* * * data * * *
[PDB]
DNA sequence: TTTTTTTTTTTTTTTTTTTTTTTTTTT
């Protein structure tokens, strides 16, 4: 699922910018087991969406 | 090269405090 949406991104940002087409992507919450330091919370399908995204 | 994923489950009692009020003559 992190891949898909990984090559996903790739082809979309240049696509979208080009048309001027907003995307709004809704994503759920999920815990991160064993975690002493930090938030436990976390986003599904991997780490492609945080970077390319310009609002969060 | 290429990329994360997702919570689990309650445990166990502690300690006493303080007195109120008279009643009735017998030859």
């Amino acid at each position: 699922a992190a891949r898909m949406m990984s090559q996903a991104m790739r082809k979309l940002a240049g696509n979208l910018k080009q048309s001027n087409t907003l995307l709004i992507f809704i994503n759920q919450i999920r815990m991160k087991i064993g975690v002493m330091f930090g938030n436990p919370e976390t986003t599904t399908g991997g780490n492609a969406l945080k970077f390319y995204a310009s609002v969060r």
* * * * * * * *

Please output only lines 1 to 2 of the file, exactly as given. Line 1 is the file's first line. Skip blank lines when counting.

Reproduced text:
[PDB]
DNA sequence: TTTTTTTTTTTTTTTTTTTTTTTTTTT